Don’t miss #WakandaForever …

Aiko Bethea
3 min readMar 1, 2018



Since my two black boys and Mr. Dad saw Black Panther (like the last four times), we’ve started to greet each other with #WakandaForevah, with the crossed arms and all. And, yeah, we’ve also been greeting our close friends and our regular black folx on the street the same way. And guess what, they were returning the greeting! (Note: We are in Seattle, so this is a BIG DEAL. It’s not like Atlanta or the south where it’s the norm to throw a greeting or a head nod to the brothers and sisters you pass.)

When we get off the phone, we say #WakandaForevah. When we’re encouraging one another, we say #WakandaForevah. When we’re celebrating one another, we say #WakandaForevah. When we’re acknowledging Black Excellence, we say #WakandaForevah.

Then, we realized that we were saying #WakandaForevah all the time, kinda like the Smurfs used the term “smurfy”. It just embraced So Many Things for us, that it couldn’t be contained to one meaning.

Black Panther has filled my heart and fed my soul. It’s moved me in so many ways. It’s moved Us. I see how it’s moved my other brothers and sisters. I see how it’s made blackness visible by others and even considered by others, for better or for worse.

So, I’m going to try my best to keep this party going and Keep This Joy. So tell me, what does #WakandaForevah mean to you?

Here’s the beginning of Our List, in no particular order:

  1. Black hair, is hair, is beautiful- As Is.

2. Black people are beautiful- with or without hair.

3. Black people are not a product of slavery and did not BEGIN with slavery.

4. Black people are creative.

5. Black people and black culture are art.

6. Black societies existed before white culture and western culture ever engaged with them.

7. Black societies were matriarchal too.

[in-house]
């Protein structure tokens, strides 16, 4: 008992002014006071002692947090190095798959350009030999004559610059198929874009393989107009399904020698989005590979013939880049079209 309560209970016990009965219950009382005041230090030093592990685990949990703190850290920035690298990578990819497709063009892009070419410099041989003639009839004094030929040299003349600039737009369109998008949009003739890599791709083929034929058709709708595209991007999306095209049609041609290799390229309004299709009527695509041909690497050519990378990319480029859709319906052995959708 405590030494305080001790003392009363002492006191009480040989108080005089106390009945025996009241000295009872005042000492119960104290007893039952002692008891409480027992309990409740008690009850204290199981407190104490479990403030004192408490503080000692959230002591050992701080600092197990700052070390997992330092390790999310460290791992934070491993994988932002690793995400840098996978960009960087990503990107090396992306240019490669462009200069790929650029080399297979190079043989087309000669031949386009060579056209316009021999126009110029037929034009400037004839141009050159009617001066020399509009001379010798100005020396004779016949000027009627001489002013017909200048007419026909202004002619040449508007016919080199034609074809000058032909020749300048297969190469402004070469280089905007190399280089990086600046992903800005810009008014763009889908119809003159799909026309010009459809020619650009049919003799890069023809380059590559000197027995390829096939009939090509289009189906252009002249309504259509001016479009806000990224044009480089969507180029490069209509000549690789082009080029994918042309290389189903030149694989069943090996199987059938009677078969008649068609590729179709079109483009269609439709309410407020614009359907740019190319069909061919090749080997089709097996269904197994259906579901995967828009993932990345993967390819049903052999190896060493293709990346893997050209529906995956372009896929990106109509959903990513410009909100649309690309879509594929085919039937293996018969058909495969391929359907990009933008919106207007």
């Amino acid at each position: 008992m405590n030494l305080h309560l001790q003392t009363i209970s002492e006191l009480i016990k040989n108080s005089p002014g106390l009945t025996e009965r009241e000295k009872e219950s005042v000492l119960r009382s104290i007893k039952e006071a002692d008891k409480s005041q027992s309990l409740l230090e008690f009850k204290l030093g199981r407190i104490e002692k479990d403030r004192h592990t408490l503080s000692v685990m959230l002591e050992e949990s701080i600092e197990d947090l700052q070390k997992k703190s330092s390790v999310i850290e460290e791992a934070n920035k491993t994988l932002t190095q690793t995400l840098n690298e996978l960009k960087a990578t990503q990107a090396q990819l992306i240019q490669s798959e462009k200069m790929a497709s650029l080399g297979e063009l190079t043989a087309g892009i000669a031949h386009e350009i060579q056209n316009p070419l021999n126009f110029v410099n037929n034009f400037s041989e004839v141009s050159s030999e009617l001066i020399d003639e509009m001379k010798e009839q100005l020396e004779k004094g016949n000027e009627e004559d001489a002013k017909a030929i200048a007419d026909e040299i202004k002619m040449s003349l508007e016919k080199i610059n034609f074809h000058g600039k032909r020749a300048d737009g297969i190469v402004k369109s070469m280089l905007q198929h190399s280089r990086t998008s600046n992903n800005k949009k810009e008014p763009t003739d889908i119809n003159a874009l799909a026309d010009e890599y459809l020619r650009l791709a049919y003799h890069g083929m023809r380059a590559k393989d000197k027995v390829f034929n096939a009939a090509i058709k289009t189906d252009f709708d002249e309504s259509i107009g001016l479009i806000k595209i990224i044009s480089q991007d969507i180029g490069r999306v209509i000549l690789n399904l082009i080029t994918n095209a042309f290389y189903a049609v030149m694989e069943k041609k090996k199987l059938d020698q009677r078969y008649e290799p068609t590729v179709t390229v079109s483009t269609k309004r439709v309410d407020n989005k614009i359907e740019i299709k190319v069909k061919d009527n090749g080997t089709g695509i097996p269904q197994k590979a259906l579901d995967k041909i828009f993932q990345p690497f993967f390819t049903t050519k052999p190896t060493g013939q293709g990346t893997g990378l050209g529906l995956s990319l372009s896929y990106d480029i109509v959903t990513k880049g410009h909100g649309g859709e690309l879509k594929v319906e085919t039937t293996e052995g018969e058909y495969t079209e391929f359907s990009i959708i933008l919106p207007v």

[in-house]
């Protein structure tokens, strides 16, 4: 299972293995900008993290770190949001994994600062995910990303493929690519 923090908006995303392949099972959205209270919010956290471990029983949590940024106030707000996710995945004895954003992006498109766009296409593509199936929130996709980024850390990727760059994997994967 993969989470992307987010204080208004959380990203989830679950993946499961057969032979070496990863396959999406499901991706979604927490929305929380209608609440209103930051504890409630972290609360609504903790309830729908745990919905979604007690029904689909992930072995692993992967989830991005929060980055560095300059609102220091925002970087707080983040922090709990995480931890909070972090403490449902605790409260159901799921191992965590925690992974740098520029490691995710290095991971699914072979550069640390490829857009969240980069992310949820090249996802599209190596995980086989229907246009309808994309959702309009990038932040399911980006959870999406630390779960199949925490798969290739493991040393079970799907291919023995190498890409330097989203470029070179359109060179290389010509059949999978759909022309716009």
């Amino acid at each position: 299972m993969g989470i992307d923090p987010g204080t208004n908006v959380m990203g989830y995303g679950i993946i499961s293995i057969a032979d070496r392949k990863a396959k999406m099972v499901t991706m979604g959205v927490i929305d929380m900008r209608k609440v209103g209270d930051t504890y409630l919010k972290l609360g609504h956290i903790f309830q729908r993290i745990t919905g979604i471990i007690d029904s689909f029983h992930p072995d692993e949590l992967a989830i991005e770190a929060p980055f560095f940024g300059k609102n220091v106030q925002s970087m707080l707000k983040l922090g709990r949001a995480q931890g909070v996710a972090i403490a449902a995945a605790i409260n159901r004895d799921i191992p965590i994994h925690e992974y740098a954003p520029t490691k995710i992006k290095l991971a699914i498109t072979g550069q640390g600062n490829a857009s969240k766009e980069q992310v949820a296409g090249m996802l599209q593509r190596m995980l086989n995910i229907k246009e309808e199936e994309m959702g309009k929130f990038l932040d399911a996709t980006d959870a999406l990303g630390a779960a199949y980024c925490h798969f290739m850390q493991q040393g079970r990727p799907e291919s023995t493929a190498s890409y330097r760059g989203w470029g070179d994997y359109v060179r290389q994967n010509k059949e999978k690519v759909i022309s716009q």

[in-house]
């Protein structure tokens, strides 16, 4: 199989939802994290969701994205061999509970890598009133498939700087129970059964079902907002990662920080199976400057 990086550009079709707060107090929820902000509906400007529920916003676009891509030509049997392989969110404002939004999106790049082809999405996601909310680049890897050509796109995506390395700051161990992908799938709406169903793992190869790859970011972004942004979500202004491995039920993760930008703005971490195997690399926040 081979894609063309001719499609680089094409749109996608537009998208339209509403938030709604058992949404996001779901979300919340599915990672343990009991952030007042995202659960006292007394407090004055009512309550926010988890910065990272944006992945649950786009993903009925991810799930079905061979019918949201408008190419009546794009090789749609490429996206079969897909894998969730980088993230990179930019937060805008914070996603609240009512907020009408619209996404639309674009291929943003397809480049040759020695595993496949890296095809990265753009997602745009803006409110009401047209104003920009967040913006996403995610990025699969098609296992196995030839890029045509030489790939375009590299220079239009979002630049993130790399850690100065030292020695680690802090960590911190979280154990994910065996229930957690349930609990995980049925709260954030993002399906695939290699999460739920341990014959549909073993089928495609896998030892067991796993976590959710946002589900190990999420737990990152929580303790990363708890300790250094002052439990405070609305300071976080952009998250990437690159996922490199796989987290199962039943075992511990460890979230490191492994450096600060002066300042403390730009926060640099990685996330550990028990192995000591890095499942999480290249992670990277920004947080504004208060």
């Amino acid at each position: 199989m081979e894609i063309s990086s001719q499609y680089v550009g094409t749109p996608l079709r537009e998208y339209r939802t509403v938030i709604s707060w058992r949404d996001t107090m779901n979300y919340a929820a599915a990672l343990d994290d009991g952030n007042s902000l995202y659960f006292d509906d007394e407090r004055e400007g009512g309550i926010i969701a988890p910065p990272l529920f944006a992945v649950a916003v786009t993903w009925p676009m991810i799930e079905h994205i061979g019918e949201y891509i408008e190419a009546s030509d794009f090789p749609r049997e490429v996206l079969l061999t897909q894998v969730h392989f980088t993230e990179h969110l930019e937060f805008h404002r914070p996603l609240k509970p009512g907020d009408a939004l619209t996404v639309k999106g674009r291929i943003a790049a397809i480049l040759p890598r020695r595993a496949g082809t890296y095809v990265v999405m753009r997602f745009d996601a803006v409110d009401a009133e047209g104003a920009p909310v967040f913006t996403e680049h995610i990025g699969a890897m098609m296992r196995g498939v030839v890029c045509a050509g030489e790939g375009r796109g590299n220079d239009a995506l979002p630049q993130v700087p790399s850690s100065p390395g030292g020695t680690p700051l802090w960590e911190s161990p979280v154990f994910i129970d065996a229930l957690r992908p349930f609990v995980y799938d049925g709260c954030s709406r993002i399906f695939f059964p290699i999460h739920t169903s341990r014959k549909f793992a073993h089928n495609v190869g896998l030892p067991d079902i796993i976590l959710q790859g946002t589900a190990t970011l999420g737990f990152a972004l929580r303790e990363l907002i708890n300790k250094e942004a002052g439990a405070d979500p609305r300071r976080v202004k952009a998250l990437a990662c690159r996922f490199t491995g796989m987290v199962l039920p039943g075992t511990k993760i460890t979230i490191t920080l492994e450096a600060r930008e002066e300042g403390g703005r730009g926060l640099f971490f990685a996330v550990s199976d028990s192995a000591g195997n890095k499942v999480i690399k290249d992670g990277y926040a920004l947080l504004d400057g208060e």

8. Affirmation: It is a fact that blackness is not welcomed in most spaces.

9. Black brilliance is a fact.

10. Universal Black love- for yourself and your people.

11. Universal Connection Among Us.

12. Pushing Us- Our Essence to The Front.

13. The Beginning.

14. Black people have a say and it is valid for us to assert this say.

15. There is a space of power and belonging for EVERYONE- regardless of age, gender, etc.

16. To be loyal to a country CAN be consistent with valuing one’s self and life- WHEN THAT COUNTRY VALUES YOU.

17. Being male does not equate to ruling over women.

18. Black liteness is beautiful: bantering, loving, joking, embracing- FREEDOM!

19. Women are powerful because Women Are Powerful.

20. Existing in a space where constant filtering, code switching, covering, and being Othered is not expected, and IS NOT NECESSARY FOR ME and my black people TO THRIVE AND SURVIVE.

21. Being black, being a woman, being powerful, and being loving are not in conflict.

22. Being black, being male, being powerful, and being loving are not in conflict.

23. We are a We- despite the tragedy.

24. I can speak truth, like acknowledging as a given that whites were colonizers.

25. We can See Each other for our mistakes and our hurts, and still love and forgive.

26. Having Black pride is not a protest. It is a valid state of being.

27. The truest form of innate energy within The People, the kind of energy that cannot be created or destroyed.

28. Welcome Home- to what it means to be black.

Now, it’s your turn…

Update: A recent Jimmy Fallon episode capturing what Black Panther and #WakandaForever means to some of us.

#BlackPanther #WakandaForever #Diversity



Aiko Bethea

Aiko is Founder of RARE Coaching & Consulting, a leadership development agency that focuses on emotional intelligence. NYT Best Seller: You Are Your Best Thing.